The third generation, which they presented in 1992 and discontinued in 2002 delivers from 252 to 276 HP. Also, it has a vivid performance thanks to its small weight and perfect balance. Better yet, they are still affordable, so hurry up and buy one before the prices soar.
When you think of the best car of the 1990s, this car that stands out. These SL roadsters were always fantastic driving machines and ultimate Stuttgart classics. But, the R129 was the symbol of the decade as well as the automotive personification of success, power, speed, and quality.
The mid-90s SL 600 with the V12 engine had an MSRP of over $120,000, which is around $200,000 at today’s rate. Today, those cars are significantly less expensive, but not for long since more people are realizing how good the SL 600 really is (via Hemmings).
Today, fast SUVs are nothing special, but in the 1990s, they were extremely rare and obscure. However, Jeep produced one that will be a collector’s item in the near future. This is the 1998 5.9 Limited, a one-year, top-of-the-line model. Jeep equipped it with every luxury item they had to offer as well as the 5.9-liter Magnum V8 delivering 245 HP (via Motor Trend).
Although 245 HP doesn’t sound like much today, it was a lofty number for a late 1990s SUV. The Grand Cherokee 5.9 is kind of a Jeep hot rod before those modern SRT versions with powerful Hemi engines. They only made about 15,000, so the 5.9 Limited is a definite future classic.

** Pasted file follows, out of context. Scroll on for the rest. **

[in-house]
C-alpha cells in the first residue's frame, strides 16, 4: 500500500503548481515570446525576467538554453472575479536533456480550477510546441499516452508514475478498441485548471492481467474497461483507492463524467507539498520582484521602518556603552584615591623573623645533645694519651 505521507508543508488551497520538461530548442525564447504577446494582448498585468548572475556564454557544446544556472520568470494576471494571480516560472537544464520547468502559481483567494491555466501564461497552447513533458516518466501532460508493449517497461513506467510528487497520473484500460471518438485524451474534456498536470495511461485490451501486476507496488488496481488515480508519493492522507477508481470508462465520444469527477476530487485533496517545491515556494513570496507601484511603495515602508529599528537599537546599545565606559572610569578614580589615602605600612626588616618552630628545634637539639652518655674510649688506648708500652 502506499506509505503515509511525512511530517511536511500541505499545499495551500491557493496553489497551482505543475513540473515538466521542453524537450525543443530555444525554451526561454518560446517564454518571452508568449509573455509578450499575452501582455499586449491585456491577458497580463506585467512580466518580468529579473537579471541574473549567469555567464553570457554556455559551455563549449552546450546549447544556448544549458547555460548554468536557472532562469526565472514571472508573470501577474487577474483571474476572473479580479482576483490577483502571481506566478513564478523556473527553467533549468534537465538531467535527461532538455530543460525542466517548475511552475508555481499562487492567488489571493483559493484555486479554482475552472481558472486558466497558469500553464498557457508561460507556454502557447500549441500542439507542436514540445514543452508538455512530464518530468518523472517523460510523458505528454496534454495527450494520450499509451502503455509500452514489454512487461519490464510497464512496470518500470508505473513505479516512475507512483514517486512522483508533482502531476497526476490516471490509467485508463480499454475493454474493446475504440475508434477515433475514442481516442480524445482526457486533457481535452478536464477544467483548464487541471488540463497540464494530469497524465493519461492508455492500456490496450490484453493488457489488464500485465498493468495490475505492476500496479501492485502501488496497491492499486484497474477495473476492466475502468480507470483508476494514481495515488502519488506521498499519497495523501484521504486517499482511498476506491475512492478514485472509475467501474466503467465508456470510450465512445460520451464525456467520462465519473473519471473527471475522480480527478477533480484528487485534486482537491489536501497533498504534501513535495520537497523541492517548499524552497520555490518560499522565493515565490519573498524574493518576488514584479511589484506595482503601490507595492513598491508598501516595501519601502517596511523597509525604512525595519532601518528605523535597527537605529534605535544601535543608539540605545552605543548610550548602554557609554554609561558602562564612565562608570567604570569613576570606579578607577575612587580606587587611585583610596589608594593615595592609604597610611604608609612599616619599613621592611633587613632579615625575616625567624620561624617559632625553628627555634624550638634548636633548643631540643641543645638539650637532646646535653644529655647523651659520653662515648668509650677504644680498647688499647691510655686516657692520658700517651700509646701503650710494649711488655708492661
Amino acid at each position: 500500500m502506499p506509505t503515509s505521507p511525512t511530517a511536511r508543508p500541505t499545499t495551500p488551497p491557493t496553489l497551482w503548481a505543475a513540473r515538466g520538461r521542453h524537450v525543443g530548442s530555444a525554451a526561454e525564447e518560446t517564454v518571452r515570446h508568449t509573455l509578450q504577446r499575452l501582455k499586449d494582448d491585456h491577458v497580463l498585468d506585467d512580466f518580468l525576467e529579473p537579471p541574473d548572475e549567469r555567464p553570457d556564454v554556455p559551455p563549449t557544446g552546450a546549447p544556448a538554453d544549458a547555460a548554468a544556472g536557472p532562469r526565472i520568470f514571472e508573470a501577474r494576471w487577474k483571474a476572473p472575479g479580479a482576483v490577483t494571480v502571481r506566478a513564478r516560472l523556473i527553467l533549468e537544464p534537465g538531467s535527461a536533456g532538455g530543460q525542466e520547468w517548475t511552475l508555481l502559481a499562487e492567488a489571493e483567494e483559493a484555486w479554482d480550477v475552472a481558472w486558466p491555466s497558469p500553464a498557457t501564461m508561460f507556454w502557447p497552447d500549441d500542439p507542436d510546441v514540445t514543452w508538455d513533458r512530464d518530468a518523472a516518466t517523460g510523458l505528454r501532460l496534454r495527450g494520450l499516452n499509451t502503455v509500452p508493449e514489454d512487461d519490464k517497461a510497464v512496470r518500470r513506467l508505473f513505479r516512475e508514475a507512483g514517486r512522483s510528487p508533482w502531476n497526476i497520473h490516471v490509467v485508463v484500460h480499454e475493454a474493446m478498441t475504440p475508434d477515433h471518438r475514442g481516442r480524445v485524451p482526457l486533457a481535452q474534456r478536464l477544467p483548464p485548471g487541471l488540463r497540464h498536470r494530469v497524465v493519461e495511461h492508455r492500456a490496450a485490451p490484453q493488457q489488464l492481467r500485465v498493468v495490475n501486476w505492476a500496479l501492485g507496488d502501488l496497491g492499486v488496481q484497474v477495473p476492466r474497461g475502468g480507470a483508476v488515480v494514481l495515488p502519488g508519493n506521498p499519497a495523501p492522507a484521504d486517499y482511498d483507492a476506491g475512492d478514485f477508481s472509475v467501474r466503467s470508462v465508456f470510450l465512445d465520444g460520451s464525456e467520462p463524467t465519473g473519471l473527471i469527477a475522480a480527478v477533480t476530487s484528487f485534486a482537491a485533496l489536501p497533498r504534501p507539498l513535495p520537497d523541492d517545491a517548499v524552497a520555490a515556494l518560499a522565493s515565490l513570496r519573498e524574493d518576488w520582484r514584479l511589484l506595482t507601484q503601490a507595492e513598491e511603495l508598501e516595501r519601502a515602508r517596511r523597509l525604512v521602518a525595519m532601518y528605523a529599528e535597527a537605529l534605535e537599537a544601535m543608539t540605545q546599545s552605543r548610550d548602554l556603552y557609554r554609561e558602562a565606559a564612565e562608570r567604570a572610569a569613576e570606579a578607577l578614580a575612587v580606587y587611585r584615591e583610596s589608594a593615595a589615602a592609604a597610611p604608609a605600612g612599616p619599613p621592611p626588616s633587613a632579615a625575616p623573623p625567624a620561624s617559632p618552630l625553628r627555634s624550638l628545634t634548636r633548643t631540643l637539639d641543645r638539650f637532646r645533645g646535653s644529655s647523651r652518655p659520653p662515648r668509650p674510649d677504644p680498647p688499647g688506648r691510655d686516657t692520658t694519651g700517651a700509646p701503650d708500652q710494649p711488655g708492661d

In 1983, Chevrolet decided to re-introduce the SS trim level on the 1983 model. They continue to offer this option until 1988 with great success. The mid-1980s Monte Carlo was one of the coolest two-door coupes of the period although the performance wasn’t exhilarating (via Motor Trend).
Under the hood was a 305 V8 with 180 HP they mated to slow automatic transmission. What the SS lacked in performance it made up with its looks and reputation. In its five-year production run, Chevrolet built over 180,000 of those sleek coupes.
In most cases, the Eclipse was just an attempt from Mitsubishi to introduce a sports coupe. They built it on a regular car platform and shared engine and front-wheel drivetrain with the rest of the Mitsubishi lineup. However, there was one special model from the 1990s, which was highly respected and worth looking for (via Get Jerry).
The Eclipse GSX was an all-wheel-drive version with a highly tuned 2.0-liter four-cylinder engine good enough for 210 HP. In a relatively light body and with AWD advantage, the Eclipse GSX was a rapid coupe.
Although there’s been a recent rise in prices, the Fox-body Mustang Cobra flew under the radar of mainstream collectors for quite a while. Most people tend to dismiss it as another Fox-Body Mustang, but the Cobra is much more than just that. It is a proper performance car, blurring the line between classic muscle car and sports coupe. Sadly, they produced it for one year only in 1993, marking the end of the Fox-body Mustang generation (via Mustang Specs).